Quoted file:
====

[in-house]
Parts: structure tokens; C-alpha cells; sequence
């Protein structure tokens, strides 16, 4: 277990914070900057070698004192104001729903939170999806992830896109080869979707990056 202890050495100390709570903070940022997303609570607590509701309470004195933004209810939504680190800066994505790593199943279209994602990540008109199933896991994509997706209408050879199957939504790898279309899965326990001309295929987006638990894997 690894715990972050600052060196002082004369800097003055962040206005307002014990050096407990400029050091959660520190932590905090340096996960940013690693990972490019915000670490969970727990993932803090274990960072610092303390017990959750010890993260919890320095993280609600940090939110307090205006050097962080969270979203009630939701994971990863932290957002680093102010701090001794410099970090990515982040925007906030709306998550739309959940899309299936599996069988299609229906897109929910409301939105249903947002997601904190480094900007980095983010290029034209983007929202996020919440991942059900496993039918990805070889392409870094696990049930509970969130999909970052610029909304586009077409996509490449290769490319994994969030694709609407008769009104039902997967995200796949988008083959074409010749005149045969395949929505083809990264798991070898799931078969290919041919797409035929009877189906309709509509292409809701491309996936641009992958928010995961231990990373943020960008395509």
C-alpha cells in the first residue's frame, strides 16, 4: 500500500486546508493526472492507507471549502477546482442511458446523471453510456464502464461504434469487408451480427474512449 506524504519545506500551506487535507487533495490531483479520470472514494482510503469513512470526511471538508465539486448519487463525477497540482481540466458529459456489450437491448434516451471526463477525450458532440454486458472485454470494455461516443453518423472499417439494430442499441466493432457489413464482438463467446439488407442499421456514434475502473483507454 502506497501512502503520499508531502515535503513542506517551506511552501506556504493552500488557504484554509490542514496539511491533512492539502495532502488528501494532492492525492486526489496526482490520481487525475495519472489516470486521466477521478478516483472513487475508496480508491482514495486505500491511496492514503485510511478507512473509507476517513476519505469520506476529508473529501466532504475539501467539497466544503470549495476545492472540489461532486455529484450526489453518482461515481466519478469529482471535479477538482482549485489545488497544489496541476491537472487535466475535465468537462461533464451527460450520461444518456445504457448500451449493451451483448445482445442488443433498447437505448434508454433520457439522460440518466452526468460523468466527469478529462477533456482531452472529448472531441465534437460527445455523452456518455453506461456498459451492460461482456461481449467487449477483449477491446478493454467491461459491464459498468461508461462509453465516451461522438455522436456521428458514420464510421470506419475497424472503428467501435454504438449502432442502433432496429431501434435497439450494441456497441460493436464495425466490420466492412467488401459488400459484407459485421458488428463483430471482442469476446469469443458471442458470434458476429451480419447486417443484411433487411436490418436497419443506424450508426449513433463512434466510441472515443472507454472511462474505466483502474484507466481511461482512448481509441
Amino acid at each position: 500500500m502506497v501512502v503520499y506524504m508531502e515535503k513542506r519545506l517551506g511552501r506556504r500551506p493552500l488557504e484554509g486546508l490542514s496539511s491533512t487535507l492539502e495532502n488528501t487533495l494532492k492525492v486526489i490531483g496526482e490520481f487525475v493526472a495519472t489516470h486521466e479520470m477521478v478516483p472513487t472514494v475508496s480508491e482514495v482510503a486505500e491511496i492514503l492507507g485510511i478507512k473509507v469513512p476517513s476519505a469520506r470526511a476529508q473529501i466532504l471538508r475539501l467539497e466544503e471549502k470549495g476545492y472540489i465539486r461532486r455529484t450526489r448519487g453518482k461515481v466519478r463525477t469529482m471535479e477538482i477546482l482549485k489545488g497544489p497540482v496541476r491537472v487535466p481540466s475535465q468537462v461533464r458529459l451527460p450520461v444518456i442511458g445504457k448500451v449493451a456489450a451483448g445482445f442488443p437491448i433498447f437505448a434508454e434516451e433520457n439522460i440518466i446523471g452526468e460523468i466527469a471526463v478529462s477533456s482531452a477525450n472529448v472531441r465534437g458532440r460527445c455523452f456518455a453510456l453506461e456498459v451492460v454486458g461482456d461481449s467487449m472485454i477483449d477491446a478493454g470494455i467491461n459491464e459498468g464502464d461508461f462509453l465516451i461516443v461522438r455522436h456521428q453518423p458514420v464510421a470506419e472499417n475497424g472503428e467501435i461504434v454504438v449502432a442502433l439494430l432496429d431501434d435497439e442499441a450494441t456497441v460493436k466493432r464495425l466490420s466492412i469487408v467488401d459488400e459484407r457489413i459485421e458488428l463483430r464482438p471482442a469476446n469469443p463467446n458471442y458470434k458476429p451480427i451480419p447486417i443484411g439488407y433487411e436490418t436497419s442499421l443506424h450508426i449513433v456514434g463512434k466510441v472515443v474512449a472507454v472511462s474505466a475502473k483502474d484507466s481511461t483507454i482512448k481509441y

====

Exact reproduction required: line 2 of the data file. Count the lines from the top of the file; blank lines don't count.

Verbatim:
Parts: structure tokens; C-alpha cells; sequence